By Daniel Defoe
Defoe's account of the bubonic plague that swept London in 1665 is still as shiny because it is harrowing. according to Defoe's personal youth stories and prodigious examine, A magazine of the Plague Year walks the road among fiction, heritage, and reportage. In meticulous and unsentimental element it renders the way of life of a urban below siege; the customarily ugly clinical precautions and practices of the time; the mass panics of a worried citizenry; and the solitary travails of Defoe's narrator, a guy who makes a decision to stay within the urban via all of it, chronicling the process occasions with an unwavering eye. Defoe's magazine is still possibly the best account of a common catastrophe ever written.
This smooth Library Paperback vintage is decided from the unique version released in 1722.
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Additional resources for A Journal of the Plague Year (Modern Library Classics)
I stood a while, but I had no stomach to go back again to see the same dismal scene over again, so I went directly home, where I could not but consider with thankfulness the risk I had run, believing I had gotten no injury, as indeed I had not. Here the poor unhappy gentleman's grief came into my head again, and indeed I could not but shed tears in the reflection upon it, perhaps more than he did himself; but his case lay so heavy upon my mind that I could not prevail with myself, but that I must go out again into the street, and go to the Pie Tavern, resolving to inquire what became of him.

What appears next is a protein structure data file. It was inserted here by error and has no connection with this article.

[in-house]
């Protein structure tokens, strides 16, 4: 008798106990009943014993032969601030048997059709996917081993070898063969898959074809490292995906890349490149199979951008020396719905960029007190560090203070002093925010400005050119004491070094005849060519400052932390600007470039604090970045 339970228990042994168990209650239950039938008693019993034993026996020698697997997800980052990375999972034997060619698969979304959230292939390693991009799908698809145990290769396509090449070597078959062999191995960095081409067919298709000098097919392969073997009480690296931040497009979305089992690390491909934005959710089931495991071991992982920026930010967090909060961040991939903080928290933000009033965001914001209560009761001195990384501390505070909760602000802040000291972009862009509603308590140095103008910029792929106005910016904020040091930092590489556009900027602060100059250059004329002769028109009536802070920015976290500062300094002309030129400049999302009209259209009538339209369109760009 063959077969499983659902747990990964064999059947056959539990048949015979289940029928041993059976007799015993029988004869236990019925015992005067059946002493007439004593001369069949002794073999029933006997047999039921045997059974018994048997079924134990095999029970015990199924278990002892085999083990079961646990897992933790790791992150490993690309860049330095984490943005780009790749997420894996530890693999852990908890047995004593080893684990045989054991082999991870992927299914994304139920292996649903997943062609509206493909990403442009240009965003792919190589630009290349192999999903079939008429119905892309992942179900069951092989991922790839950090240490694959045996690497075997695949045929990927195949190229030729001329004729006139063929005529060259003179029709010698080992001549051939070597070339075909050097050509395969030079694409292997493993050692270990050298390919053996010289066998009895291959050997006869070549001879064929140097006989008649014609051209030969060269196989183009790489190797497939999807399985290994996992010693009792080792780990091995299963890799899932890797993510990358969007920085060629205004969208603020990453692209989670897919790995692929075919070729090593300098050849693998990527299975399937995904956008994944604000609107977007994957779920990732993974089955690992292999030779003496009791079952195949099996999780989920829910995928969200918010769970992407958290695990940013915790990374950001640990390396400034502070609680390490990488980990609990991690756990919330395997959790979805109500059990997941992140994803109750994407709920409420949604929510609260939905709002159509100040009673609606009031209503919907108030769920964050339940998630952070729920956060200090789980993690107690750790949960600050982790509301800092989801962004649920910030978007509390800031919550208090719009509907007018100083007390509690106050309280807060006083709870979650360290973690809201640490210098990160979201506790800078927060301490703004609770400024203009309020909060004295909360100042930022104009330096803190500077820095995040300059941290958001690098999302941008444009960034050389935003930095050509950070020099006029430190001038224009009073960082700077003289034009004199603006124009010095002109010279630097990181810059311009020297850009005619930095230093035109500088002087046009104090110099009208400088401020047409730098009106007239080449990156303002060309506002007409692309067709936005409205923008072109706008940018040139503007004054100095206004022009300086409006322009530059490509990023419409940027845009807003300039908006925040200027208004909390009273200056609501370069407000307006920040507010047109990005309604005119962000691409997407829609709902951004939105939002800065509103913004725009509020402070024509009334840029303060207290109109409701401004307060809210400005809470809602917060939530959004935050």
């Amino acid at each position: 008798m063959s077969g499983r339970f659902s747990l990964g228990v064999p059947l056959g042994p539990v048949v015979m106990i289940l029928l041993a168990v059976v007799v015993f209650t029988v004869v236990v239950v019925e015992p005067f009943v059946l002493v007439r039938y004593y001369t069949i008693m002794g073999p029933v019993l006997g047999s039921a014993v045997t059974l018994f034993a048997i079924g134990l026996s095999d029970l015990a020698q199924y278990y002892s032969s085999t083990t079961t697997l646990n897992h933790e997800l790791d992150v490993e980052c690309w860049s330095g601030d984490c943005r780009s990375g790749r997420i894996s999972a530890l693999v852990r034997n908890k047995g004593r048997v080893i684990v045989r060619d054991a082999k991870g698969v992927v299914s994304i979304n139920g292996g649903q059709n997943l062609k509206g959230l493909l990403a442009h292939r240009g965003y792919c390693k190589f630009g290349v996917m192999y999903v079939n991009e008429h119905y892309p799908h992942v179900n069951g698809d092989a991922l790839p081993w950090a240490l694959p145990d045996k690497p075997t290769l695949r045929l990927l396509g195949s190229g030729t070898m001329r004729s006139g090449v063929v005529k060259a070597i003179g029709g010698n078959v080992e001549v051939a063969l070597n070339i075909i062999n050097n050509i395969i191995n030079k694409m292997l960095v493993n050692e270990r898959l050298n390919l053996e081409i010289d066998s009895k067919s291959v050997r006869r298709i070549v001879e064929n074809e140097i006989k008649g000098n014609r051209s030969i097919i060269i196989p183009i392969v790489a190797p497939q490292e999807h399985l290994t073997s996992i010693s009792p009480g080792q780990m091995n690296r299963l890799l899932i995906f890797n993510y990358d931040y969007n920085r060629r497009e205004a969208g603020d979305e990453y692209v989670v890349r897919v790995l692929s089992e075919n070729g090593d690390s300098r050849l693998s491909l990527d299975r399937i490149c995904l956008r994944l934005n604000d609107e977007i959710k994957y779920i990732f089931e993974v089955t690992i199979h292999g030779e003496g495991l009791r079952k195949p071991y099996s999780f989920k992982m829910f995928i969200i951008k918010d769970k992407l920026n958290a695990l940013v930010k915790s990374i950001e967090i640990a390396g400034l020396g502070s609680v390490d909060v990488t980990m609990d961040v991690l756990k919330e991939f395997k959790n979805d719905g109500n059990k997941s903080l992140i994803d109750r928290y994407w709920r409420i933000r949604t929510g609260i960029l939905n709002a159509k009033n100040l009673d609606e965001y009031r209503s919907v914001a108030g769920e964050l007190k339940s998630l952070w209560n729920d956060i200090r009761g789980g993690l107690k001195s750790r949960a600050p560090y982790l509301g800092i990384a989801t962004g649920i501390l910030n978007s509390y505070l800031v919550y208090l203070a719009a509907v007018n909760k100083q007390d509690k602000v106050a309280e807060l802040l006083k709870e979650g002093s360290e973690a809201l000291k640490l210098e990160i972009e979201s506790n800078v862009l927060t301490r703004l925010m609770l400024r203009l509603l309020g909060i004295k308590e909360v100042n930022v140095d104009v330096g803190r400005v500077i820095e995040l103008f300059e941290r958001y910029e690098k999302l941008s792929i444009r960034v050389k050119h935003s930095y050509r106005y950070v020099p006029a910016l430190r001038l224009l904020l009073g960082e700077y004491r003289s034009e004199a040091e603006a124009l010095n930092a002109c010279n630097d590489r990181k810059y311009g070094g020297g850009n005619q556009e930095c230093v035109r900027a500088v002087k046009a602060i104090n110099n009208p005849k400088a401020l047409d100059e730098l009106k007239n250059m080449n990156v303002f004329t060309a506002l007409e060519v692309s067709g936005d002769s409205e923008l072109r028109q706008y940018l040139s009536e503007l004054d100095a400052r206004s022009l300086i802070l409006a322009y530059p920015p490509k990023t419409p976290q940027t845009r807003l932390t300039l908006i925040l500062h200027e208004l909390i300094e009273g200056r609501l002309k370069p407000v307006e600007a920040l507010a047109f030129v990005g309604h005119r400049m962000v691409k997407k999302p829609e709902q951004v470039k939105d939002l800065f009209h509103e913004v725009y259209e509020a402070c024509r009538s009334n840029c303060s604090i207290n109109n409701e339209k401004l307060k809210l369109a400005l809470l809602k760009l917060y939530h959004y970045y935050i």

Into these pits they had put perhaps fifty or sixty bodies each; then they made larger holes wherein they buried all that the cart brought in a week, which, by the middle to the end of August, came to from 200 to 400 a week; and they could not well dig them larger, because of the order of the magistrates confining them to leave no bodies within six feet of the surface; and the water coming on at about seventeen or eighteen feet, they could not well, I say, put more in one pit. But now, at the beginning of September, the plague raging in a dreadful manner, and the number of burials in our parish increasing to more than was ever buried in any parish about London of no larger extent, they ordered this dreadful gulf to be dug--for such it was, rather than a pit.
The buriers ran to him and took him up, and in a little while he came to himself, and they led him away to the Pie Tavern over against the end of Houndsditch, where, it seems, the man was known, and where they took care of him. He looked into the pit again as he went away, but the buriers had covered the bodies so immediately with throwing in earth, that though there was light enough, for there were lanterns, and candles in them, placed all night round the sides of the pit, upon heaps of earth, seven or eight, or perhaps more, yet nothing could be seen.
A Journal of the Plague Year (Modern Library Classics) by Daniel Defoe